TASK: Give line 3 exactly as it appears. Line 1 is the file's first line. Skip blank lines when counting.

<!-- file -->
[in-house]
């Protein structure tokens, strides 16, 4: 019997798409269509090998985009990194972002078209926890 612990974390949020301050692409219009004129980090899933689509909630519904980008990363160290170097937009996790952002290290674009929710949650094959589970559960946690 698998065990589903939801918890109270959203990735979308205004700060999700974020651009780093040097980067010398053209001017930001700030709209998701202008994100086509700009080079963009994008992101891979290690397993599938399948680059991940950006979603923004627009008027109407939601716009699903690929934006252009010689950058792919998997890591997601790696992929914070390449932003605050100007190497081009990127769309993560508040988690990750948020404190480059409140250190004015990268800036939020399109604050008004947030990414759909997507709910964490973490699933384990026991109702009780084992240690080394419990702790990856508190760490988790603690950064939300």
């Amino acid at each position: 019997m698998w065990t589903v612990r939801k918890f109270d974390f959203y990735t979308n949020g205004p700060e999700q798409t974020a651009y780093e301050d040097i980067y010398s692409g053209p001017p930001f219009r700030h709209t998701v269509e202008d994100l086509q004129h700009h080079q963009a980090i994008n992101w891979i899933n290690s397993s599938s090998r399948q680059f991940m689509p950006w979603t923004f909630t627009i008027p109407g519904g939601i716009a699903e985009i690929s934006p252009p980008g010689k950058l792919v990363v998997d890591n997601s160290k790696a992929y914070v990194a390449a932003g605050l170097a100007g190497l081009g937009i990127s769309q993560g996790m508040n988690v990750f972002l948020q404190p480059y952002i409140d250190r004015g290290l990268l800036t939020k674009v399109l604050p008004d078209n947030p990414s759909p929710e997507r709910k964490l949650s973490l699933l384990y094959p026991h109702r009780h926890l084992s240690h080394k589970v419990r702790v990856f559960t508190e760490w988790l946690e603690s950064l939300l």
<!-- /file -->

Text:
């Amino acid at each position: 019997m698998w065990t589903v612990r939801k918890f109270d974390f959203y990735t979308n949020g205004p700060e999700q798409t974020a651009y780093e301050d040097i980067y010398s692409g053209p001017p930001f219009r700030h709209t998701v269509e202008d994100l086509q004129h700009h080079q963009a980090i994008n992101w891979i899933n290690s397993s599938s090998r399948q680059f991940m689509p950006w979603t923004f909630t627009i008027p109407g519904g939601i716009a699903e985009i690929s934006p252009p980008g010689k950058l792919v990363v998997d890591n997601s160290k790696a992929y914070v990194a390449a932003g605050l170097a100007g190497l081009g937009i990127s769309q993560g996790m508040n988690v990750f972002l948020q404190p480059y952002i409140d250190r004015g290290l990268l800036t939020k674009v399109l604050p008004d078209n947030p990414s759909p929710e997507r709910k964490l949650s973490l699933l384990y094959p026991h109702r009780h926890l084992s240690h080394k589970v419990r702790v990856f559960t508190e760490w988790l946690e603690s950064l939300l």